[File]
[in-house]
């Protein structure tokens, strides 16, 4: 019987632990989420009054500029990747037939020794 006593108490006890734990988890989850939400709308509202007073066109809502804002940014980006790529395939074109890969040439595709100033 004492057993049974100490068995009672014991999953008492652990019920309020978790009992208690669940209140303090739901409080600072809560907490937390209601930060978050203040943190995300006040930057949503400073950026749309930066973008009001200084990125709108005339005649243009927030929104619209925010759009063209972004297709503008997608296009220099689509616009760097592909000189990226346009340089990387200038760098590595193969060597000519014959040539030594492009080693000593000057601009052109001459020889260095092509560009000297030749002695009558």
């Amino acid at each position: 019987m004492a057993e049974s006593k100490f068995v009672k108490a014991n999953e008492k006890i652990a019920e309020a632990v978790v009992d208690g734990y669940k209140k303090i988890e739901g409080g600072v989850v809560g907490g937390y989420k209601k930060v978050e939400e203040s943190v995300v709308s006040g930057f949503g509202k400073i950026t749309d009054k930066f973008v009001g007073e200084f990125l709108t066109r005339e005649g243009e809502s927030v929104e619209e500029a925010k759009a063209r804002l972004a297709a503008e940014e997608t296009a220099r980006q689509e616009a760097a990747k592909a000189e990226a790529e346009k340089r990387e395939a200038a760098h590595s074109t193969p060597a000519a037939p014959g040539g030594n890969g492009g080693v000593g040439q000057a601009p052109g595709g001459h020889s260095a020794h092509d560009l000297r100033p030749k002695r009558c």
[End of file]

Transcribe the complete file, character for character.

[in-house]
């Protein structure tokens, strides 16, 4: 019987632990989420009054500029990747037939020794 006593108490006890734990988890989850939400709308509202007073066109809502804002940014980006790529395939074109890969040439595709100033 004492057993049974100490068995009672014991999953008492652990019920309020978790009992208690669940209140303090739901409080600072809560907490937390209601930060978050203040943190995300006040930057949503400073950026749309930066973008009001200084990125709108005339005649243009927030929104619209925010759009063209972004297709503008997608296009220099689509616009760097592909000189990226346009340089990387200038760098590595193969060597000519014959040539030594492009080693000593000057601009052109001459020889260095092509560009000297030749002695009558």
């Amino acid at each position: 019987m004492a057993e049974s006593k100490f068995v009672k108490a014991n999953e008492k006890i652990a019920e309020a632990v978790v009992d208690g734990y669940k209140k303090i988890e739901g409080g600072v989850v809560g907490g937390y989420k209601k930060v978050e939400e203040s943190v995300v709308s006040g930057f949503g509202k400073i950026t749309d009054k930066f973008v009001g007073e200084f990125l709108t066109r005339e005649g243009e809502s927030v929104e619209e500029a925010k759009a063209r804002l972004a297709a503008e940014e997608t296009a220099r980006q689509e616009a760097a990747k592909a000189e990226a790529e346009k340089r990387e395939a200038a760098h590595s074109t193969p060597a000519a037939p014959g040539g030594n890969g492009g080693v000593g040439q000057a601009p052109g595709g001459h020889s260095a020794h092509d560009l000297r100033p030749k002695r009558c």